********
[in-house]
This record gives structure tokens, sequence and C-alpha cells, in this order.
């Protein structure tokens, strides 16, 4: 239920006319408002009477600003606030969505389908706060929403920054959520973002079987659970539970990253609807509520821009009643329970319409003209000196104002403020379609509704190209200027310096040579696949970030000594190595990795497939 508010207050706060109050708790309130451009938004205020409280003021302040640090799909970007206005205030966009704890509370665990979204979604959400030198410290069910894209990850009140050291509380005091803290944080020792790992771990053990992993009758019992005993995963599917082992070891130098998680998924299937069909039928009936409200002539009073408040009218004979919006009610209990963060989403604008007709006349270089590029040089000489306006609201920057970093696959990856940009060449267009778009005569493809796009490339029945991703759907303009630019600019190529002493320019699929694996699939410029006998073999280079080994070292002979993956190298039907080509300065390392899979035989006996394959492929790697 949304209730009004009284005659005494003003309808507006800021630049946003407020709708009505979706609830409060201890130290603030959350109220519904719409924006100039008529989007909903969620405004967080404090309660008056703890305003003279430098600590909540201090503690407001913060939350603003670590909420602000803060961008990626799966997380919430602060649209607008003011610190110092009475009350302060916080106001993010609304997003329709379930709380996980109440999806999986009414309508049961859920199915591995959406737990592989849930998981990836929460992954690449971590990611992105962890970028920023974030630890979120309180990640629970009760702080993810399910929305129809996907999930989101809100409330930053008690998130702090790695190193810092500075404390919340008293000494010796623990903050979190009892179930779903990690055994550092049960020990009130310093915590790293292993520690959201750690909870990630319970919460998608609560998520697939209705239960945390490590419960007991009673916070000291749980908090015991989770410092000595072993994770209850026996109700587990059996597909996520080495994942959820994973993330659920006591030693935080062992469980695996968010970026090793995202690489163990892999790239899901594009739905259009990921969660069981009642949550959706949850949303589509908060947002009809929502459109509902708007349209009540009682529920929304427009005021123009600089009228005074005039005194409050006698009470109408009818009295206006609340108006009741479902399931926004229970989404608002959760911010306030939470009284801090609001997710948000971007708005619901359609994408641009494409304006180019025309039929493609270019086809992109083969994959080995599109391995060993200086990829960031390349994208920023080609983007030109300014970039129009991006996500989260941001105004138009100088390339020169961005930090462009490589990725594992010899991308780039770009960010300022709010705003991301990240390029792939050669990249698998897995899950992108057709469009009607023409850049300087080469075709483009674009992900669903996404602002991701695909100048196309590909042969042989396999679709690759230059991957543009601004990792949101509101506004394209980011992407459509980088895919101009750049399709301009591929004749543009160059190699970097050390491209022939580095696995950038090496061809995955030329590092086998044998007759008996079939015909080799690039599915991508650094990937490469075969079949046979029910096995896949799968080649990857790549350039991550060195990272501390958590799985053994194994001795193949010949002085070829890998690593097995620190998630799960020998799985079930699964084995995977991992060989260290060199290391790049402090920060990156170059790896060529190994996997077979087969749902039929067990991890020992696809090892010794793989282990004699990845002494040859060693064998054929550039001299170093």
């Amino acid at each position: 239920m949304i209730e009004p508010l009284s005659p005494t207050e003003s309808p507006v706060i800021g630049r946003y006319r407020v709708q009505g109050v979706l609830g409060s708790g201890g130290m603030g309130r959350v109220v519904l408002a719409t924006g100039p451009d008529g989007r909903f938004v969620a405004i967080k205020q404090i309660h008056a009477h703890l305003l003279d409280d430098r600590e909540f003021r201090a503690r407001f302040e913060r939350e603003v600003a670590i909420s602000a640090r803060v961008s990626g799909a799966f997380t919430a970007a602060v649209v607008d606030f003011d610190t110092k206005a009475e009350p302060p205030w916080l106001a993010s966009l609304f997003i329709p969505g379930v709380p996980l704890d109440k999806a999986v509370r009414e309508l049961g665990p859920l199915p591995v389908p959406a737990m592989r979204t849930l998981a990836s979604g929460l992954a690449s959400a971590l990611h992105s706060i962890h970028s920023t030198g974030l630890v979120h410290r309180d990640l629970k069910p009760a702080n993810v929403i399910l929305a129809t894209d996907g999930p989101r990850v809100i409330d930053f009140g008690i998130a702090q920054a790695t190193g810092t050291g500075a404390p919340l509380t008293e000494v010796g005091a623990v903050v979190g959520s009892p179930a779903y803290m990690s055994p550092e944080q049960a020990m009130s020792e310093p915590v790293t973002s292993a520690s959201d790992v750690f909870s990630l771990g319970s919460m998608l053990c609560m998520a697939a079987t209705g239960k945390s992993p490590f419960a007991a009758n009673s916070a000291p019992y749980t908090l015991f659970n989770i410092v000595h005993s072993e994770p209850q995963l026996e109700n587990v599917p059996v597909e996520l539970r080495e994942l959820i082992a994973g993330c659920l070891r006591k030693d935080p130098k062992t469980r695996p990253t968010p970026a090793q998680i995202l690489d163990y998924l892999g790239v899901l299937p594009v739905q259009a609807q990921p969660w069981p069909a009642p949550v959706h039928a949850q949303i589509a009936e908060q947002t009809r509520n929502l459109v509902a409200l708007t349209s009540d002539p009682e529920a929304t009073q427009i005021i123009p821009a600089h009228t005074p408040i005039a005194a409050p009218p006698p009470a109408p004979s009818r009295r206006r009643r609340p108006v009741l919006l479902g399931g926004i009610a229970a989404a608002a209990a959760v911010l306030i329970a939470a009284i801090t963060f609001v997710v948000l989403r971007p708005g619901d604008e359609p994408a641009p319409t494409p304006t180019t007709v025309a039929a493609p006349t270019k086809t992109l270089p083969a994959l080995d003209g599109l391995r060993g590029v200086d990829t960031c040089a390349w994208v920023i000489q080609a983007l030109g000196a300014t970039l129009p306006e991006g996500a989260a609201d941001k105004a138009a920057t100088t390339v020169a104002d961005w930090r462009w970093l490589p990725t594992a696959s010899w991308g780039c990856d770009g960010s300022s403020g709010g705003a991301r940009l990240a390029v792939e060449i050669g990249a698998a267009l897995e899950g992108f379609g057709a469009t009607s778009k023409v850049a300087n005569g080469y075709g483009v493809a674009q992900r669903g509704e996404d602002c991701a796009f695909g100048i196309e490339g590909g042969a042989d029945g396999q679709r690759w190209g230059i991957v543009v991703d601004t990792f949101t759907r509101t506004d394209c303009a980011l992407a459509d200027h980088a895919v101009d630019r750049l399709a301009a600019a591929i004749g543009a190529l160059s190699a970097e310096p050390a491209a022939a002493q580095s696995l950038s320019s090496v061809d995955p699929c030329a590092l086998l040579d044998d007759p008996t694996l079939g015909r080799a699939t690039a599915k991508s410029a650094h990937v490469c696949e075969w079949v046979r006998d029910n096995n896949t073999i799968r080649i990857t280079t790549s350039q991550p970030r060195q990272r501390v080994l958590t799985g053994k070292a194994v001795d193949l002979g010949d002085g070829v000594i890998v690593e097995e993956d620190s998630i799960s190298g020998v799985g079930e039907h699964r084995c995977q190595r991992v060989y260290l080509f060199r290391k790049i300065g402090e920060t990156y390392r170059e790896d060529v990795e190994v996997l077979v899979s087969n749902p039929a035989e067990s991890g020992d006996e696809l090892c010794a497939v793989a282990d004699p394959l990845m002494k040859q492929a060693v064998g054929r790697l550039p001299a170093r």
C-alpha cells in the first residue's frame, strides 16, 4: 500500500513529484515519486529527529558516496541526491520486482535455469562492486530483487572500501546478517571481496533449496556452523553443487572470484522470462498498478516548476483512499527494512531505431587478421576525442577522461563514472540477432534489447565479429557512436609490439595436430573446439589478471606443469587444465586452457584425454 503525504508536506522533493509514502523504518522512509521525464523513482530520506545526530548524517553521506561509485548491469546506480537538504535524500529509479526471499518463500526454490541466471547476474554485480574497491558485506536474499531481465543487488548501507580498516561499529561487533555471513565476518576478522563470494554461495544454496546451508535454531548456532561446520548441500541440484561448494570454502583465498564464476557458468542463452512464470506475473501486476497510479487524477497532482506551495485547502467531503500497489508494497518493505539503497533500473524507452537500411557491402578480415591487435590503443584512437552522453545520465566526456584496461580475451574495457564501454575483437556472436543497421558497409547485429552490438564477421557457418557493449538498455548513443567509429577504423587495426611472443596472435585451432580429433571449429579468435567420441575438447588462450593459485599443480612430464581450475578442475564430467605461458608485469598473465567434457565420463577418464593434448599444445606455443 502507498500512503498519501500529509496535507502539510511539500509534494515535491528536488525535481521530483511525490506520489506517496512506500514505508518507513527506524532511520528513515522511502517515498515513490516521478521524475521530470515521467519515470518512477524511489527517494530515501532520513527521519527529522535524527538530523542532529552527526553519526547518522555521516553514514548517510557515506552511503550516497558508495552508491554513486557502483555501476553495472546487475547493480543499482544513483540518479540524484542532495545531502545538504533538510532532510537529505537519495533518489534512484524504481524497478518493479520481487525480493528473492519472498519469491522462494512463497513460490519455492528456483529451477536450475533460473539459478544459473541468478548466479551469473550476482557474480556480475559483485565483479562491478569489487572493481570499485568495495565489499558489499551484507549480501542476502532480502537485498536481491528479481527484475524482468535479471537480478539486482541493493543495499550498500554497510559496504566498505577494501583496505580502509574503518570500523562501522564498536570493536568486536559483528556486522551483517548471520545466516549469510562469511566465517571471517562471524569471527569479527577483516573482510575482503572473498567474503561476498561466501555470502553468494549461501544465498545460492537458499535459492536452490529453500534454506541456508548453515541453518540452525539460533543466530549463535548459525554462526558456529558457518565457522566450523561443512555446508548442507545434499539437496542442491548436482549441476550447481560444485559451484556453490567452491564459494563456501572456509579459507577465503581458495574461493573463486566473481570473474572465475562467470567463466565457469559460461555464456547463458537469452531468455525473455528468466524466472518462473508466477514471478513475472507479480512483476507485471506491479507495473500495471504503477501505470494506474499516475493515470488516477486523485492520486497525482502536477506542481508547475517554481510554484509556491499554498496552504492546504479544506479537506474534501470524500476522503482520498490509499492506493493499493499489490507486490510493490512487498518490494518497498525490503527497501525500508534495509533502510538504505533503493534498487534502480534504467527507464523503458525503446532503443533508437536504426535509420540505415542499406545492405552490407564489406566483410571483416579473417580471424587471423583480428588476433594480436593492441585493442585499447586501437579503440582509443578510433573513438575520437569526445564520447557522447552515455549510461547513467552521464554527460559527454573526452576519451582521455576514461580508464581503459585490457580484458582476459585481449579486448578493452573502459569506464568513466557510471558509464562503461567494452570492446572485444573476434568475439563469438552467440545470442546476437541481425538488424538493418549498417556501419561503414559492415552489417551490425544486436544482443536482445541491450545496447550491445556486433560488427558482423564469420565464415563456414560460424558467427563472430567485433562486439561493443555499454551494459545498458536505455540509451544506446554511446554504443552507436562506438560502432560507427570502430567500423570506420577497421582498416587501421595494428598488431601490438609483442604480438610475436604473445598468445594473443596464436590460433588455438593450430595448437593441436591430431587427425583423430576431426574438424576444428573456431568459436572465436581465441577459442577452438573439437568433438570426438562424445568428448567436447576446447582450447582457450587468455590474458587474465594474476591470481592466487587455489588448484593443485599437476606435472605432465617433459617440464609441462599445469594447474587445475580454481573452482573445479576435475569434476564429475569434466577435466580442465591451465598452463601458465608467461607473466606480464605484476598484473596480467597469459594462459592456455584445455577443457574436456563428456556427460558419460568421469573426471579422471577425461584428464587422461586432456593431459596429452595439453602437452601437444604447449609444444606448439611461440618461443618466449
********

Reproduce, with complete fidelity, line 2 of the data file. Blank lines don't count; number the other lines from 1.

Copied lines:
This record gives structure tokens, sequence and C-alpha cells, in this order.